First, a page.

In one of my earliest memories, I am a toddler bawling in the arms of an underage maid
Where entertainers and admirers rubbed shoulders, could the avarice of the thugs be far? Goons claiming to be gangster Haji Mastan’s henchmen regularly showed up with weapons to intimidate the women. My mother was no easy target.
When the bullies threatened to abduct me in exchange for one of her pretty sisters who looked after me, she fled back to Kolkata and literally deposited me in a boarding school in Kurseong, and later, Darjeeling, for my safety. Until then, the only privilege I’d had, as an illegitimate child from a married Muslim man she loved (and who decamped with her earnings), was being born. School was my second privilege. Had the criminals not come after us, my mother would not have panicked and hidden me away like precious jewellery in a remotely accessed vault. That vault was education.
As a five-year-old, I returned to the kotha from the boarding school for my first winter vacation. During dinner, I studied my plate placed on the floor. “Mummy, where is my spoon and fork,” I asked. She wept. “Phat-phat angrezi bolta hai yeh toh,” she cried in disbelief, inviting the other women in the kotha to bear witness. I could speak a language that did not sound crude, vile, and debasing to her spirit.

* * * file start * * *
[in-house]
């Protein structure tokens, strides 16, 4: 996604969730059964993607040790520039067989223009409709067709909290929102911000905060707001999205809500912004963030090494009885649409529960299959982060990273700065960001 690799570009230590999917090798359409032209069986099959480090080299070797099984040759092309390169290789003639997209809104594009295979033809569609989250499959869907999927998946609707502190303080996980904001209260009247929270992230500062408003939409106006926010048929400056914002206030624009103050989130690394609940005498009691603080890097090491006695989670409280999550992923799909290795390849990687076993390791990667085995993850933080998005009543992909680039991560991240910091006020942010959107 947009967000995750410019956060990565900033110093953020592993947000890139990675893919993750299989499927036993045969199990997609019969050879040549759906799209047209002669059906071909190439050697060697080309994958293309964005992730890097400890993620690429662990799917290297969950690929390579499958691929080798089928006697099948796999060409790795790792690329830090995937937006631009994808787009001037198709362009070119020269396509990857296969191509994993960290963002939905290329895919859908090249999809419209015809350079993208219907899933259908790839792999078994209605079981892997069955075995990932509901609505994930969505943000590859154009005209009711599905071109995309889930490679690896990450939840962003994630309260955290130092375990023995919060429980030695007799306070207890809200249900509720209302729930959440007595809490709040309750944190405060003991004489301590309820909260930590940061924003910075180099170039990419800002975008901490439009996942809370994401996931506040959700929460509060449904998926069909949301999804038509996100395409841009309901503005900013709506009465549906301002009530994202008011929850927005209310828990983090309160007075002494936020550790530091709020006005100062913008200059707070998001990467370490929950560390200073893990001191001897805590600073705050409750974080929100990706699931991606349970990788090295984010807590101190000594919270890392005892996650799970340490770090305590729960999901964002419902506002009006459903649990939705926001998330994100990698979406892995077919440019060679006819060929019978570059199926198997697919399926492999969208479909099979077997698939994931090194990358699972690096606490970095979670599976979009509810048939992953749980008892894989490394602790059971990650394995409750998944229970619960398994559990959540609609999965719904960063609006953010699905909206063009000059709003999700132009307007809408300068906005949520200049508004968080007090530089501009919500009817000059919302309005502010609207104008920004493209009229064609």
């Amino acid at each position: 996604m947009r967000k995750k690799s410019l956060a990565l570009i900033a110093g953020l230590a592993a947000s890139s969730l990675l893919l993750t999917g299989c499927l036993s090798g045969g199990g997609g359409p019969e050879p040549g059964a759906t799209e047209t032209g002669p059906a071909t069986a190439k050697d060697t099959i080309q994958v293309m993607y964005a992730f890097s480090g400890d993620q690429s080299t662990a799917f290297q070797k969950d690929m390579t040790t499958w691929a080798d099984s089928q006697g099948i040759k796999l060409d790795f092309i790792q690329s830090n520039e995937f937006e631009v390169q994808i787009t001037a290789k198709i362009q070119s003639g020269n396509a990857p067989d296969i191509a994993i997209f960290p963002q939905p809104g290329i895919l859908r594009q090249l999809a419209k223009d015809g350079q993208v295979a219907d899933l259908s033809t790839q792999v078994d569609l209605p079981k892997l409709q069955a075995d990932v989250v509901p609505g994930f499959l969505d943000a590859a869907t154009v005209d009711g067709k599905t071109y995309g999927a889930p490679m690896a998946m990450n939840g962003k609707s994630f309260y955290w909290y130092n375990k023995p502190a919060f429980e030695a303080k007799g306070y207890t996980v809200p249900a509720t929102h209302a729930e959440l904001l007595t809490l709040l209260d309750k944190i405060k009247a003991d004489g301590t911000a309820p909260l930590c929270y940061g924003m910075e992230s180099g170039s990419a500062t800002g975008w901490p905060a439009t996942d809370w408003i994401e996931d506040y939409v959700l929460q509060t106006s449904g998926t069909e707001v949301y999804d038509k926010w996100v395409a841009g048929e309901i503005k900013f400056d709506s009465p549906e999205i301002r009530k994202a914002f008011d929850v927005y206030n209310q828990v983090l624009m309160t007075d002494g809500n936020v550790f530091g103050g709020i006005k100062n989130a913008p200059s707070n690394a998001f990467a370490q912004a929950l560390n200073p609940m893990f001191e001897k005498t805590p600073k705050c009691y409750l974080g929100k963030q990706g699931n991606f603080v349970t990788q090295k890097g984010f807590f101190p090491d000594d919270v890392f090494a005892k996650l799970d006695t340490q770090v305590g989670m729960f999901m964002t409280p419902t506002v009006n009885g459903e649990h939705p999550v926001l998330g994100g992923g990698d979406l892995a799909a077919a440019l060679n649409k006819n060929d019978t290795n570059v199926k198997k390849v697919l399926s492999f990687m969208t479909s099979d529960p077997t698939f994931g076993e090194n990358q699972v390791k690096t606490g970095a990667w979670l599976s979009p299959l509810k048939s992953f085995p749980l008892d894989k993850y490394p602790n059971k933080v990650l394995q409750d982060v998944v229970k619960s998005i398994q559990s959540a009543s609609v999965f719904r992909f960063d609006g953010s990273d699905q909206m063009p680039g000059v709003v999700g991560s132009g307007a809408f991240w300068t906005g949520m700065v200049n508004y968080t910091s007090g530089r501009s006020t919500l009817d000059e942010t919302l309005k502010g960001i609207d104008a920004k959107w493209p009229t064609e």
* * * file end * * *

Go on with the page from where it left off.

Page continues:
As it so happens in melodramatic films mirroring real life, my mother was too frail to bear a child when she got pregnant. The surgeon in the hospital who cut through her stomach to deliver me, had told her before wheeling her into the operation theatre, that he could save only one of us. The man she loved had forewarned her not to give me his surname if I made it alive. My mother’s horrified reaction to the surgeon’s one-option procedure was, “Kill the baby.”
Mummy and I have giggled over this story a number of times, on how OTT it sounds, how tragicomic. And then there is also the practicality of her outburst. What would have become of me if she had died during the operation? It is only through our shared sorrows revisited with laughter that the trauma of our lives become bearable.
My mother’s name is Rekha. Line. A word we use to describe the interloping straits on our palms. Palmists examine the lines to predict the future. She cannot read, or write, but she shaped my future, fully comprehending that hers was denied.
Featured Image Credits: Sushant Ahire/Arré